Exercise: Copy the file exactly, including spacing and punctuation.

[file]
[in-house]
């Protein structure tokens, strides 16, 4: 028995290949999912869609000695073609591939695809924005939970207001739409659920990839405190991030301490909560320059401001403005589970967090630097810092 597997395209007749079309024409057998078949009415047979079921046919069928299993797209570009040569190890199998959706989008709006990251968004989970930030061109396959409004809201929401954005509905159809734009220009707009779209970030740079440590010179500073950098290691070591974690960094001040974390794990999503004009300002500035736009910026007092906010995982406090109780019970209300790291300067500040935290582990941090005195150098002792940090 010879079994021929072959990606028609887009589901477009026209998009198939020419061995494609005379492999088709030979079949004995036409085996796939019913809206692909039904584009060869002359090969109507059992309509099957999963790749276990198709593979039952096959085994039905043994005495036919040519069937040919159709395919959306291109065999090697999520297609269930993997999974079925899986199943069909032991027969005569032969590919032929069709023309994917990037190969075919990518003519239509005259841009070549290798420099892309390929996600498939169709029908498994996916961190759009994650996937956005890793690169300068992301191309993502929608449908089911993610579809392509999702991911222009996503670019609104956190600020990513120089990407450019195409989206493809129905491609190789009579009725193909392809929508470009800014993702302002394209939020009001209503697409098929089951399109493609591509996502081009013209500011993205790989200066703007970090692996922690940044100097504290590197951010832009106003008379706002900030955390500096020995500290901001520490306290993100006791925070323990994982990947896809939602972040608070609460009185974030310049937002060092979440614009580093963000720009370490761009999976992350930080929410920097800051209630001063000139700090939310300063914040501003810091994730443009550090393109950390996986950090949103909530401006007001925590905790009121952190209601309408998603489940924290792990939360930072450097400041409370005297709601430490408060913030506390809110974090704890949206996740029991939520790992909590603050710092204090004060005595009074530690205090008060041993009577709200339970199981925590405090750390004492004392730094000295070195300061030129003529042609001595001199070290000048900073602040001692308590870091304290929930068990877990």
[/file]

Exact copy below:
[in-house]
């Protein structure tokens, strides 16, 4: 028995290949999912869609000695073609591939695809924005939970207001739409659920990839405190991030301490909560320059401001403005589970967090630097810092 597997395209007749079309024409057998078949009415047979079921046919069928299993797209570009040569190890199998959706989008709006990251968004989970930030061109396959409004809201929401954005509905159809734009220009707009779209970030740079440590010179500073950098290691070591974690960094001040974390794990999503004009300002500035736009910026007092906010995982406090109780019970209300790291300067500040935290582990941090005195150098002792940090 010879079994021929072959990606028609887009589901477009026209998009198939020419061995494609005379492999088709030979079949004995036409085996796939019913809206692909039904584009060869002359090969109507059992309509099957999963790749276990198709593979039952096959085994039905043994005495036919040519069937040919159709395919959306291109065999090697999520297609269930993997999974079925899986199943069909032991027969005569032969590919032929069709023309994917990037190969075919990518003519239509005259841009070549290798420099892309390929996600498939169709029908498994996916961190759009994650996937956005890793690169300068992301191309993502929608449908089911993610579809392509999702991911222009996503670019609104956190600020990513120089990407450019195409989206493809129905491609190789009579009725193909392809929508470009800014993702302002394209939020009001209503697409098929089951399109493609591509996502081009013209500011993205790989200066703007970090692996922690940044100097504290590197951010832009106003008379706002900030955390500096020995500290901001520490306290993100006791925070323990994982990947896809939602972040608070609460009185974030310049937002060092979440614009580093963000720009370490761009999976992350930080929410920097800051209630001063000139700090939310300063914040501003810091994730443009550090393109950390996986950090949103909530401006007001925590905790009121952190209601309408998603489940924290792990939360930072450097400041409370005297709601430490408060913030506390809110974090704890949206996740029991939520790992909590603050710092204090004060005595009074530690205090008060041993009577709200339970199981925590405090750390004492004392730094000295070195300061030129003529042609001595001199070290000048900073602040001692308590870091304290929930068990877990």